The LECP can be imagined as a piece of wood, with the particles of interest playing the role of the bullets. The faster a bullet moves, the deeper it will penetrate the wood. Thus, the depth of penetration measures the speed of the particles. The number of “bullet holes” over time indicates how many particles there are in various places in the solar wind, and at the various outer planets. The orientation of the wood indicates the direction from which the particles came.
Although the Magnetometer (MAG) can detect some of the effects of the solar wind on the outer planets and moons, its primary job is to measure changes in the Sun’s magnetic field with distance and time, to determine if each of the outer planets has a magnetic field, and how the moons and rings of the outer planets interact with those magnetic fields.
Optical Calibration Target The target plate is a flat rectangle of known color and brightness, fixed to the spacecraft so the instruments on the movable scan platform (cameras, infrared instrument, etc.) can point to a predictable target for calibration purposes.
Photopolarimeter Subsystem (PPS)
The Photopolarimeter Subsystem (PPS) uses a 0.2 m telescope fitted with filters and polarization analyzers. The experiment is designed to determine the physical properties of particulate matter in the atmospheres of Jupiter, Saturn and the rings of Saturn by measuring the intensity and linear polarization of scattered sunlight at eight wavelengths.
The experiment also provided information on the texture and probable composition of the surfaces of the satellites of Jupiter and Saturn.
Planetary Radio Astronomy (PRA) and Plasma Wave Subsystem (PWS)
The Plasma Science (PLS) instrument looks for the lowest-energy particles in plasma. It also has the ability to look for particles moving at particular speeds and, to a limited extent, to determine the direction from which they come.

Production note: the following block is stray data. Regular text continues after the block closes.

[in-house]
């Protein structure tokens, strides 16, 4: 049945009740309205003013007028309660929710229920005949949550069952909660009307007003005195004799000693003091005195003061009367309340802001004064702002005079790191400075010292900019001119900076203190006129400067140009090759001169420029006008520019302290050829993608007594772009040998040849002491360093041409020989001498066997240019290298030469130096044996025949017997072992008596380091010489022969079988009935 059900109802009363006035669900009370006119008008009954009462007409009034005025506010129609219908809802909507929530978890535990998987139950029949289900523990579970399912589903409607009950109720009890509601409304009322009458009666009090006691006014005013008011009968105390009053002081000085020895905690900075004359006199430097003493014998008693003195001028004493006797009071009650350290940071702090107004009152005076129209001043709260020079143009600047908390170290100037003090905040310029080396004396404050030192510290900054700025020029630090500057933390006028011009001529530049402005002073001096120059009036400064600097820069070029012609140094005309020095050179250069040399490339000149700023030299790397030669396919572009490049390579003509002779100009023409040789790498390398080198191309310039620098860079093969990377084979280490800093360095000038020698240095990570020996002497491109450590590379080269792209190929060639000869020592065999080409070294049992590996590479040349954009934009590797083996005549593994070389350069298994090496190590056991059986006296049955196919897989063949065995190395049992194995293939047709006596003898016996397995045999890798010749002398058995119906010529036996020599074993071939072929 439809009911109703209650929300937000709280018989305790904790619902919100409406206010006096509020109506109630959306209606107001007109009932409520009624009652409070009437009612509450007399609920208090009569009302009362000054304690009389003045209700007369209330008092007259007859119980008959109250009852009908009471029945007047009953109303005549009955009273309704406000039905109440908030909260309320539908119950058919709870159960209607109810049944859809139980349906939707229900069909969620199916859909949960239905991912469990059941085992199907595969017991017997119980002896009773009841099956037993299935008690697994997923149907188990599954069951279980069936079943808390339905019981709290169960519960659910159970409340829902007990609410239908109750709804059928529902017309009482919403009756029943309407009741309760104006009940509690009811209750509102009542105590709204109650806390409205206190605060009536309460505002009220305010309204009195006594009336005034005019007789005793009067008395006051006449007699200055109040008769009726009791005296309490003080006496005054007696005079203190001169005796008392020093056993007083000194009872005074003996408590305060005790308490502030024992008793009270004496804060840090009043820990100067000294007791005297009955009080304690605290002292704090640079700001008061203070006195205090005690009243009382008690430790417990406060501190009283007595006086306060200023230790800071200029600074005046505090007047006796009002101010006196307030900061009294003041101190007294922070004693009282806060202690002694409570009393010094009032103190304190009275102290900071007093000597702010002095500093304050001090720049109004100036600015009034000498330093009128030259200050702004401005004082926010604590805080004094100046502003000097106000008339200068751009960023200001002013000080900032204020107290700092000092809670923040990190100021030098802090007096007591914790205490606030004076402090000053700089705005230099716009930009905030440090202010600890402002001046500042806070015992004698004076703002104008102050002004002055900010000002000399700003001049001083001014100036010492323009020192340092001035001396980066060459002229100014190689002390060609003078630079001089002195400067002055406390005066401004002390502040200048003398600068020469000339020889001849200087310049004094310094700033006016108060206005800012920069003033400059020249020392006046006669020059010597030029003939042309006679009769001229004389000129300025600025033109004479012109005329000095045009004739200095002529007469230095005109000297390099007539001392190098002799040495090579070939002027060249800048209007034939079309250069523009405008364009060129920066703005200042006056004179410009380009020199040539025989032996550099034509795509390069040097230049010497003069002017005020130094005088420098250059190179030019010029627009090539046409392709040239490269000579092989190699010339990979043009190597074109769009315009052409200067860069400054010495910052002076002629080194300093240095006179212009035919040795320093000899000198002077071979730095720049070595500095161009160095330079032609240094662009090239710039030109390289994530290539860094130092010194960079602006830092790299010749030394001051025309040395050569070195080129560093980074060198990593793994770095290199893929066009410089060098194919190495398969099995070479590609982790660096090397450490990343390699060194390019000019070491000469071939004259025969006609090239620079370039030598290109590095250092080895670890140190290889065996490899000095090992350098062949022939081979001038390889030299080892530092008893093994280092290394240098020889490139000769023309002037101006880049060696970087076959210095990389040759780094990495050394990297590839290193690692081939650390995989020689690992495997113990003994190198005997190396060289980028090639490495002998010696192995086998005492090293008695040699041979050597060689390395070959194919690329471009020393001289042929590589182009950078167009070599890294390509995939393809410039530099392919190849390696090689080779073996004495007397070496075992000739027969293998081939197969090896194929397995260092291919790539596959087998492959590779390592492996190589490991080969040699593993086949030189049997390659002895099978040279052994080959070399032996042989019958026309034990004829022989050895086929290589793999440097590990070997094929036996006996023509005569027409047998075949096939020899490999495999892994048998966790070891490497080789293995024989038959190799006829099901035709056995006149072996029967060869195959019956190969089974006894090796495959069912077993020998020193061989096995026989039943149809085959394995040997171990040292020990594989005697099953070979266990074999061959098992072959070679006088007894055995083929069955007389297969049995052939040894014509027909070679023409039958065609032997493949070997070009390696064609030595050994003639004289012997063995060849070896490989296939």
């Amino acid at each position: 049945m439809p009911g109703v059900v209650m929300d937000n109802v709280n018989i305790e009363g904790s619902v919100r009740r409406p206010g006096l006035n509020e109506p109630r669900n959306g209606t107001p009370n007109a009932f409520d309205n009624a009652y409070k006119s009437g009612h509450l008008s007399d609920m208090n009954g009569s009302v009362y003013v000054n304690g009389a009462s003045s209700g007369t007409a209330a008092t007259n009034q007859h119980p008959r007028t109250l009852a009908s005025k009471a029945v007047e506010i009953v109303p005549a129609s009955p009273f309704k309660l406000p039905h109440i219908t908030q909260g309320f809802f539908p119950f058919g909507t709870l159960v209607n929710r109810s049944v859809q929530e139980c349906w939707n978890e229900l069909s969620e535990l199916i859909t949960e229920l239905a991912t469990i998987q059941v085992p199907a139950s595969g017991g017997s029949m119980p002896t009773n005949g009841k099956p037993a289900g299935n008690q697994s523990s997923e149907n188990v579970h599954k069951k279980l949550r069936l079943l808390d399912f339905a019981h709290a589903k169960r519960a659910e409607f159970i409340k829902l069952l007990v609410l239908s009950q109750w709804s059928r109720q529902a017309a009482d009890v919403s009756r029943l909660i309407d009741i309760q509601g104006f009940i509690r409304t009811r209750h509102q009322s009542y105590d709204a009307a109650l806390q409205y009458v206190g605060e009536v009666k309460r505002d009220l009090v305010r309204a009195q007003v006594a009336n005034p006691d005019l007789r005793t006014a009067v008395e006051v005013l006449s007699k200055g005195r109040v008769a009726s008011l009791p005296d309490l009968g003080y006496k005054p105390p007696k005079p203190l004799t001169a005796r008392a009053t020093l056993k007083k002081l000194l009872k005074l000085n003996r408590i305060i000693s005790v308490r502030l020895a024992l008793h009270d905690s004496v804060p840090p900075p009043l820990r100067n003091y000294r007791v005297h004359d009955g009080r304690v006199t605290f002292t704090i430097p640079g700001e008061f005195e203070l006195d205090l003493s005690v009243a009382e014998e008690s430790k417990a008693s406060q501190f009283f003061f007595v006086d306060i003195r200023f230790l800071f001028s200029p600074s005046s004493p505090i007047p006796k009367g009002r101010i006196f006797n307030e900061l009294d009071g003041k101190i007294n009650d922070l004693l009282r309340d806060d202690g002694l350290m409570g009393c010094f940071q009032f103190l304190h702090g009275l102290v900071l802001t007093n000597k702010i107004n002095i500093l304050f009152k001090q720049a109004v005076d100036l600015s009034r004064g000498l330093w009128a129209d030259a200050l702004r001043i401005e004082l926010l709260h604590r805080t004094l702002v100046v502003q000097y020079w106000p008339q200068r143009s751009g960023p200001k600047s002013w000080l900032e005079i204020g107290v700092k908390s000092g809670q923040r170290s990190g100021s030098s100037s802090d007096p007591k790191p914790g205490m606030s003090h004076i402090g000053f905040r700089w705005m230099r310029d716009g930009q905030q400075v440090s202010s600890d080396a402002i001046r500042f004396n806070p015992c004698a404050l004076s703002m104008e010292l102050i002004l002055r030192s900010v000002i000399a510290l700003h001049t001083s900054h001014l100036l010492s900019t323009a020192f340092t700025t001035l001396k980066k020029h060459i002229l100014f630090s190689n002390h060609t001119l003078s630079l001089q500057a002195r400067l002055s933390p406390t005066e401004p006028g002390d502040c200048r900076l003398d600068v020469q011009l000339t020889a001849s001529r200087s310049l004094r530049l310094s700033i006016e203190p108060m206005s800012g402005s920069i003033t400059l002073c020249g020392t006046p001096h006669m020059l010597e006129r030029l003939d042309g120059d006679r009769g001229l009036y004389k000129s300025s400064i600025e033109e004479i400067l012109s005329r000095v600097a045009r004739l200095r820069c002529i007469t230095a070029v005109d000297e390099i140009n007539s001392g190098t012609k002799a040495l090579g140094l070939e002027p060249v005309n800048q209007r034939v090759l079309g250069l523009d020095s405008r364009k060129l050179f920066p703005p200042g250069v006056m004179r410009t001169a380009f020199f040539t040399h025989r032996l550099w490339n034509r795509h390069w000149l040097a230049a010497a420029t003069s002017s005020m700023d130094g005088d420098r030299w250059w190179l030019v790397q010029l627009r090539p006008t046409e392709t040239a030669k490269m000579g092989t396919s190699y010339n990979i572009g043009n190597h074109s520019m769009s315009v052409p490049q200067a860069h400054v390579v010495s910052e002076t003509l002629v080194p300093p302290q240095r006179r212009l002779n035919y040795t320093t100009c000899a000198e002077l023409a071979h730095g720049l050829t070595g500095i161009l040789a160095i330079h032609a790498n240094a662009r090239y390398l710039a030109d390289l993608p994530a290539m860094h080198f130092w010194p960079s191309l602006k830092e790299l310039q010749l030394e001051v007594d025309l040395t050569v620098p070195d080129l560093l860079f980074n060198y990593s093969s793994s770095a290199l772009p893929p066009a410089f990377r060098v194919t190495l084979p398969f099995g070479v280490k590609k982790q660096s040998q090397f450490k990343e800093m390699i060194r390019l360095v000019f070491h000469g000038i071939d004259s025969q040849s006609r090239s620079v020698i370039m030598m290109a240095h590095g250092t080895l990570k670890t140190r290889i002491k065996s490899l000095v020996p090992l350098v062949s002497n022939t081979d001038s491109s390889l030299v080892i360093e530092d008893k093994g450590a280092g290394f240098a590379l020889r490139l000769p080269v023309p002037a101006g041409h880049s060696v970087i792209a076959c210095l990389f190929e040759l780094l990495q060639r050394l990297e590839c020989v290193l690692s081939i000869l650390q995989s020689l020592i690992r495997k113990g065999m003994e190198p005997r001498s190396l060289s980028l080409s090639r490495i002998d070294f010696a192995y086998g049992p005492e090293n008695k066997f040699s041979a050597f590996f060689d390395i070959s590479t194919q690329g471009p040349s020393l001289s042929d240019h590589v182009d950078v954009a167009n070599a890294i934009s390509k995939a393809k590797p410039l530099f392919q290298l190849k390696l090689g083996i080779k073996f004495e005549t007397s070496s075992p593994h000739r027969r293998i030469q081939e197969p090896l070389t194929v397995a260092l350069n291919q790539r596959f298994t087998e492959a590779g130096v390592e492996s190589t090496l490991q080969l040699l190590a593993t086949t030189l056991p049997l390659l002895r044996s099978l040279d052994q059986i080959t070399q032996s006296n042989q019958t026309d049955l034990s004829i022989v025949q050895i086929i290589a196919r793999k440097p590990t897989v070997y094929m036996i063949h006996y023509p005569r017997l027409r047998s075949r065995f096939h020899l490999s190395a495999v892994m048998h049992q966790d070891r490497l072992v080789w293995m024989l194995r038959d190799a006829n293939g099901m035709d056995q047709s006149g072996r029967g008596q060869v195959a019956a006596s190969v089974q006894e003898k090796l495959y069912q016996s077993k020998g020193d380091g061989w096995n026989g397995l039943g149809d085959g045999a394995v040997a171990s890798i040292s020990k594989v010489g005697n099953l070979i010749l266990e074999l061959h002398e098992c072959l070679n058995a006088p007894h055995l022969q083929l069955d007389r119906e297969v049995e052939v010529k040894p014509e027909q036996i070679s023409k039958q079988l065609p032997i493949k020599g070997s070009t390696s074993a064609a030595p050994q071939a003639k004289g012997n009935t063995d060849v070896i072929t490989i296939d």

The Plasma Subsystem studies the properties of very hot ionized gases that exist in interplanetary regions. One plasma detector points in the direction of the Earth and the other points at a right angle to the first.
Radioisotope Thermoelectric Generators (RTG)
Three RTG units, electrically parallel-connected, are the central power sources for the mission module. The RTGs are mounted in tandem (end-to-end) on a deployable boom. The heat source radioisotopic fuel is Plutonium-238 in the form of the oxide Pu02. In the isotopic decay process, alpha particles are released which bombard the inner surface of the container. The energy released is converted to heat and is the source of heat to the thermoelectric converter.
Ultraviolet Spectrometer (UVS)
The Ultraviolet Spectrometer (UVS) is a very specialized type of light meter that is sensitive to ultraviolet light. It determines when certain atoms or ions are present, or when certain physical processes are going on.
The instrument looks for specific colors of ultraviolet light that certain elements and compounds are known to emit.
Learn more about the Voyager 1 and 2 spacecraft HERE.